Back in January, I read a review of Adele’s second album, 21, that told me this was ‘a record I should own. Not download – own.’ The big voice and emotive lyrics that caught my attention in the debut album, 19, along with the spell-binding live gig that I was lucky enough to see in 2008 had already cemented Adele as one of my all-time favourite artists.
She is an artist close to my heart, not only for her similar adoration of Nancy from Oliver Twist, but also for her modest beauty and effortless talent. Melt my Heart to Stone is my favourite track on the debut album, with its slow, sensitive melody and lyrics that any eighteen-year-old girl with a crush can relate to. Her cover of Bob Dylan’s Make you Feel my Love was a close second, with an epic love ballad quality and stunningly poetic lyrics. Alongside these poignant and perfect offerings are the seemingly random Cold Shoulder, produced by Mark Ronson, and Tired, both backed by heavy drumbeats and something of an intergalactic quality; but brilliant nonetheless. At the time, I thought of Adele’s first offering as wonderful, but the true perfection has surfaced in her second album, which lacks the disjointed quality of 19 and demonstrates Adele’s stunning vocal qualities and sets her as a young woman who has found her place and grown up a lot since she was a young girl still searching in 19.
I admit that after her first album, Adele – or any of the reviews – didn’t need to persuade me to buy her second and I was sold when I heard her first release, Rolling in the Deep. Although this isn’t my favourite track off the album, I think it was a congratulatory lead single, with heavy drum beats and strong chords that literally say ‘I’m back!’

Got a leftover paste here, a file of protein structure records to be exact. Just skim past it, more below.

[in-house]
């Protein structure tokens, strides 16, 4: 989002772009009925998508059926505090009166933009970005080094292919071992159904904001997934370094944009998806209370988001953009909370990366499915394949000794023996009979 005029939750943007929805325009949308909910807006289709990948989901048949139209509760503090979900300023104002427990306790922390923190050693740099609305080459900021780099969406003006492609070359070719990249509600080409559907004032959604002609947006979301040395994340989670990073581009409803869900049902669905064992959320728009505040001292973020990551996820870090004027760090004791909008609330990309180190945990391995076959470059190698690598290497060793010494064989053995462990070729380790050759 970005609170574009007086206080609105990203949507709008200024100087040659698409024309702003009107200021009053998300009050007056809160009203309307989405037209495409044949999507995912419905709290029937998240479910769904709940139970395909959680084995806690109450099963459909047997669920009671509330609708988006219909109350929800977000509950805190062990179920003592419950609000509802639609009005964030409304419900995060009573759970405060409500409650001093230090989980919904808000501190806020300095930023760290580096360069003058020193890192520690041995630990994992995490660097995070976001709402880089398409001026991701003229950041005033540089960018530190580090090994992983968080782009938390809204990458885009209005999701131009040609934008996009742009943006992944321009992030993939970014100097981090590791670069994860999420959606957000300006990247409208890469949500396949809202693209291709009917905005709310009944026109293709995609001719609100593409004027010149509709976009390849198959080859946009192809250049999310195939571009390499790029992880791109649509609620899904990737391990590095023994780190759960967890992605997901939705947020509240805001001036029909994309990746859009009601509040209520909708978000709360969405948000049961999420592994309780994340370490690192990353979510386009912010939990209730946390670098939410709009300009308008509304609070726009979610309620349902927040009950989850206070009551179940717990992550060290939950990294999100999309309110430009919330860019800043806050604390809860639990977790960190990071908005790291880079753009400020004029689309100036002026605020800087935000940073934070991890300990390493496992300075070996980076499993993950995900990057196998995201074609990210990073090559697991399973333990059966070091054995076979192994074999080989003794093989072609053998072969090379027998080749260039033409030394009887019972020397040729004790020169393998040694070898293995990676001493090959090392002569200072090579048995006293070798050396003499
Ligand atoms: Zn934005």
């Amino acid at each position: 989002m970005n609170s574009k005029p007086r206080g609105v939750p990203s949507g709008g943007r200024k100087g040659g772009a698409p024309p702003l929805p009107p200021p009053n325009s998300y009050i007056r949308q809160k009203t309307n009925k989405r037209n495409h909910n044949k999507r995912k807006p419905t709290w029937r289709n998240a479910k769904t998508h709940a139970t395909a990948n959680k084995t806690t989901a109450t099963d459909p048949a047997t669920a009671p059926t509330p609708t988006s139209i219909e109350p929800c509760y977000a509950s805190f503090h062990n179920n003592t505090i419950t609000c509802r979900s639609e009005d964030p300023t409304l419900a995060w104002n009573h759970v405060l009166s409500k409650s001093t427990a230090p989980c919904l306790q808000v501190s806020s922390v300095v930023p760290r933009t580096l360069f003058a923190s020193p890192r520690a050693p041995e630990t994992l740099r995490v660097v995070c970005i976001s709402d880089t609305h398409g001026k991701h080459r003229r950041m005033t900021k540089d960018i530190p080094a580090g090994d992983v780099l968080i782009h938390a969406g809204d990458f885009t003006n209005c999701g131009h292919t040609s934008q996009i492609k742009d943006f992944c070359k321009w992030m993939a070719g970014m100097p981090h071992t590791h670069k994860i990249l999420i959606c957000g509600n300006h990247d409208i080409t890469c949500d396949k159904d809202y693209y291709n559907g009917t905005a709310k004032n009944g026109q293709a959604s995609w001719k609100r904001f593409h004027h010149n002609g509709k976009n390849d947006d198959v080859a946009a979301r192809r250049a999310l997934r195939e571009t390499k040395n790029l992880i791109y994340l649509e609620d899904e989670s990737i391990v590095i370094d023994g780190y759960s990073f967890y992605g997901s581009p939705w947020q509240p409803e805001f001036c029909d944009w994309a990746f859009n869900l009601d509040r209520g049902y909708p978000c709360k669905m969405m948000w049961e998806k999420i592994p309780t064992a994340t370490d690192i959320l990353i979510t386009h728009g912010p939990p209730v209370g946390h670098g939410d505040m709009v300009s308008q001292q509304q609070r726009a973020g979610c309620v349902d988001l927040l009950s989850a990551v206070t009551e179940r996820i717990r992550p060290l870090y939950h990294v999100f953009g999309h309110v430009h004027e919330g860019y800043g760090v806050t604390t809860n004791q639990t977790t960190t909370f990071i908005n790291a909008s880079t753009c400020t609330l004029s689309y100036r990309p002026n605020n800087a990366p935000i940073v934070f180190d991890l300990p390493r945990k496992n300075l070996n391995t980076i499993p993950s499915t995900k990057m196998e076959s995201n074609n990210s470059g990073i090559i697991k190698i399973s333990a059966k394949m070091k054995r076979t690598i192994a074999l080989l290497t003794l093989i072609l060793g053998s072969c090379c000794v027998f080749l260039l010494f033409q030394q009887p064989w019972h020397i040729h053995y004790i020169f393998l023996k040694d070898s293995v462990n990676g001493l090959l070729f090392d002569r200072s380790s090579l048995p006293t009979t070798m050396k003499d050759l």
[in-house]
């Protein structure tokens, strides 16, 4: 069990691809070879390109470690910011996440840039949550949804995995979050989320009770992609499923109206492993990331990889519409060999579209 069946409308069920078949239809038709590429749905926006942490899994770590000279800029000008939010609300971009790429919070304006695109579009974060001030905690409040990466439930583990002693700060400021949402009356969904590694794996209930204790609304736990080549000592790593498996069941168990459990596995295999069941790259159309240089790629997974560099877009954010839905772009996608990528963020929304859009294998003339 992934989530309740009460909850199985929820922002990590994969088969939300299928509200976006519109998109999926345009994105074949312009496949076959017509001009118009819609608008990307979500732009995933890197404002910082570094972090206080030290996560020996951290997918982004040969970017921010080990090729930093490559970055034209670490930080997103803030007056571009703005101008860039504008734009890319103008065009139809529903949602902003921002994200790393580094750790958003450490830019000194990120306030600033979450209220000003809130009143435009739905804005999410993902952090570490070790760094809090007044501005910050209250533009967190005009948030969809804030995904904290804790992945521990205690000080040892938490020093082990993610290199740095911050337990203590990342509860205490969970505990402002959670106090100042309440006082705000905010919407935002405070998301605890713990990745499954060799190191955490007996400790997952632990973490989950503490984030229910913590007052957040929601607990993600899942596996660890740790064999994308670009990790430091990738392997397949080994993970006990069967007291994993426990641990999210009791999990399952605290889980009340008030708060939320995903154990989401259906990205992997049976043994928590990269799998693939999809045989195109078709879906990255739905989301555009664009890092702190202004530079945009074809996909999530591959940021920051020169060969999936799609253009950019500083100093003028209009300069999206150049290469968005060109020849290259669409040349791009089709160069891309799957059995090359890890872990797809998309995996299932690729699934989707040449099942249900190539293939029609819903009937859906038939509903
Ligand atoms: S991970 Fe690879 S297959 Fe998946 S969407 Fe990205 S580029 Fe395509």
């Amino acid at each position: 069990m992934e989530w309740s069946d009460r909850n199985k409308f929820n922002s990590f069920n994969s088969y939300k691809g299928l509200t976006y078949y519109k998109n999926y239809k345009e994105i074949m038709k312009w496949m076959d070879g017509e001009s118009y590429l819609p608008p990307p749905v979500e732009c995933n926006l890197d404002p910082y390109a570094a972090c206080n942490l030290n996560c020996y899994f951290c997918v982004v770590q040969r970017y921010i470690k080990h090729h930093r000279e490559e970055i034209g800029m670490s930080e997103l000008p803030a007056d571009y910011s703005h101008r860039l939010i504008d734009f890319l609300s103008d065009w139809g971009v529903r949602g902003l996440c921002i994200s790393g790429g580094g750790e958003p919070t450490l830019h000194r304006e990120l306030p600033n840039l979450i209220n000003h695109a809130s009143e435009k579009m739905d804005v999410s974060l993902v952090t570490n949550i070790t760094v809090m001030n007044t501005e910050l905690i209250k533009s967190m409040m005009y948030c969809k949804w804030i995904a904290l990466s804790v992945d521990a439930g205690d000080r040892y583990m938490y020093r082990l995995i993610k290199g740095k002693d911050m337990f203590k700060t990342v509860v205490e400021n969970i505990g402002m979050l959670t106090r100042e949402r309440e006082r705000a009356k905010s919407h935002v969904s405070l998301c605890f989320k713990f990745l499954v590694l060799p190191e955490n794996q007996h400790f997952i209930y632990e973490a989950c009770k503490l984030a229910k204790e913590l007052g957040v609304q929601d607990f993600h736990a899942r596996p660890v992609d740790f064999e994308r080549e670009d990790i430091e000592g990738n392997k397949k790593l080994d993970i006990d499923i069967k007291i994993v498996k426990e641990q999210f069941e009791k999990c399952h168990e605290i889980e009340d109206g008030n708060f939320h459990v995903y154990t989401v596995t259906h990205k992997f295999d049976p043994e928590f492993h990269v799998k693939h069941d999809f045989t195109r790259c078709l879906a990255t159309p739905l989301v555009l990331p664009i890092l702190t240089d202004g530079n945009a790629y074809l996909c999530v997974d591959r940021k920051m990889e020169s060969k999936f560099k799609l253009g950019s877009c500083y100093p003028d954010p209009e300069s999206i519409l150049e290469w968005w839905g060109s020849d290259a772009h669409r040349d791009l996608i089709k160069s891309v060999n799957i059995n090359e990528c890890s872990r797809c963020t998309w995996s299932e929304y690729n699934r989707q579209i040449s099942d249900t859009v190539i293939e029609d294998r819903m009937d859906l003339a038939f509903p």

Widely understood as a ‘break up album’, this record contains a mature view to growing up and, as the title highlights, reinforces the difference between the artist aged 19 and now, a few years on. The sound of the record is more succinct and the slow and mid-tempo ballads flow effortlessly. This is not to say that the album holds no surprises; Rumour Has It, with its beats and backing vocals, definitely stands out and her cover of The Clash’s Lovesong is catchy and smooth, proving Adele’s ability to be versatile not random. My favourite song on the album is another of her slow and stripped down ones, Don’t You Remember; truly showcasing her emotion and outstanding voice, this song is simple yet extraordinary. Its credentials as a ballad are clear, but Adele also proves herself as more than capable in One and Only and Someone Like You; other obvious ballads that are different in their concept, and thus produce a very different sound.
At a time when record labels search for the next Gaga – an artist at the opposite spectrum of Adele – her modesty and humanity prove Adele as genuine talent, who lets her voice speak for itself. She smashed Madonna’s record for the longest spell at the top of the album charts (for a female artist), with neatly coiffed red hair and a cockney charm, no cone-shaped bras or leotards. Although after three and a half months at the top you expected nothing less of Adele, initially her success was unexpected in nature. Surely she is too humble to take over the world? Surely her plain performances won’t catch on? It is this endearing quality and ability to comfort in such a time of societal turbulence that has, perhaps, strengthened her success. And it is this endearing beauty and flawless talent that will maintain Adele as one of the most spectacular artist’s of our generation.